Pervasive mistrust by law departments who doubt that law firms manage costs well

Lexakos recently released the results of its Chief Legal Officer 2008 Strategic Planning Survey of more than 100 chief legal officers. According to the press release by Rick Wolf, Lexakos’ founder, “only 21% trust outside counsel to manage costs and choose the best alternatives for document review.” A bit more than one half of the respondents “do not believe outside counsel has a vested interest in devising cost-effective document review strategies.” Doubts by in-house lawyers about external counsel’s fiscal responsibility on litigation support are not the only manifestations of mistrust.

Other areas of wariness surface from time to time (See my posts of Feb. 8, 2006 and Feb. 16, 2006: hourly rates of associates; May 11, 2007: inexperienced associates, and references cited; Nov. 13, 2007: uncertainty of legal fees; March 9, 2007: scant use of paralegals; Jan. 25, 2006: annual rate increases; Feb. 16, 2006 and May 18, 2007: net income per partner; and Dec. 16, 2007: average profit margins.).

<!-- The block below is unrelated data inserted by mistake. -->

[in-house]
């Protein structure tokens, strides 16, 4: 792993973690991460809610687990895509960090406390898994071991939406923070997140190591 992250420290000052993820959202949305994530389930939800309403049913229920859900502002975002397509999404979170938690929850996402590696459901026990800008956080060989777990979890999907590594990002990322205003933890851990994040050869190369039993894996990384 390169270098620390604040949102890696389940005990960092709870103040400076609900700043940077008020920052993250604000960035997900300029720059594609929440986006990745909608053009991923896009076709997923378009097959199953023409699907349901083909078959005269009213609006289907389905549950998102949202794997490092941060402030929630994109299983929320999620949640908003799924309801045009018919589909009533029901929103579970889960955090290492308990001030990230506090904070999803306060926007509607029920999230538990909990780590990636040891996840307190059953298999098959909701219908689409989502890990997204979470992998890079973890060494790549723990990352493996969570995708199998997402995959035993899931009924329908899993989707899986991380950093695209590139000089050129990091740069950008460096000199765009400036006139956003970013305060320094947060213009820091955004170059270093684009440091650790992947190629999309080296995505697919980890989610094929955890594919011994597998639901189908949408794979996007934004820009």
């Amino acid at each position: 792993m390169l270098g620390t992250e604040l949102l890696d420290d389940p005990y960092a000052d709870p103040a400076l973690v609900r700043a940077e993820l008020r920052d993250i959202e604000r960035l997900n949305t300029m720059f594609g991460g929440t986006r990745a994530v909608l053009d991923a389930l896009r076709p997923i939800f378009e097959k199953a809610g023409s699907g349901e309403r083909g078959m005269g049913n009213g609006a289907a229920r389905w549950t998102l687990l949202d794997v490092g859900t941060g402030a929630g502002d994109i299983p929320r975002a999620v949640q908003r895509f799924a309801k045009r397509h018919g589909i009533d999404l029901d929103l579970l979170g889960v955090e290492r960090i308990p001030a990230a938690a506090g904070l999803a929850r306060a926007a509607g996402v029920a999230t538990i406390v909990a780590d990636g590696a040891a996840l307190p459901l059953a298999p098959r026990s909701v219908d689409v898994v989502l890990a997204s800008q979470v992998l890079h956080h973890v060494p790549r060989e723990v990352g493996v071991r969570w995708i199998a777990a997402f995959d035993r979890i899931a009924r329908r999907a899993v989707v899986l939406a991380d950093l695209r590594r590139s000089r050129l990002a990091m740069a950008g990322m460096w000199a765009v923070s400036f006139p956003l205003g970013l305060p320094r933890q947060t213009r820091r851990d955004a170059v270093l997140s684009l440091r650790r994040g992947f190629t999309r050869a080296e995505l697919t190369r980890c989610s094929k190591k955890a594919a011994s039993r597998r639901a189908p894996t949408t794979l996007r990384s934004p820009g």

The press particularly makes much of suspicions by law departments about law-firm bill padding. This common eruption spills out lava about how often firms that inflate their bills (See my posts of Sept. 17, 2006: high rates of padding; Aug. 26, 2006: perception that firms pad bills; July 17, 2007: trend in such perceptions; Nov. 13, 2007: weaknesses of hourly billing; July 16, 2006: law departments slam law firms; and July 19, 2007: law firms ignore the cost of outside counsel services.). Departments especially worry about extra hours tucked into bills if law firms impose minimum chargeable hour requirements (See my posts of Nov. 2, 2006 and Aug. 22, 2006.).

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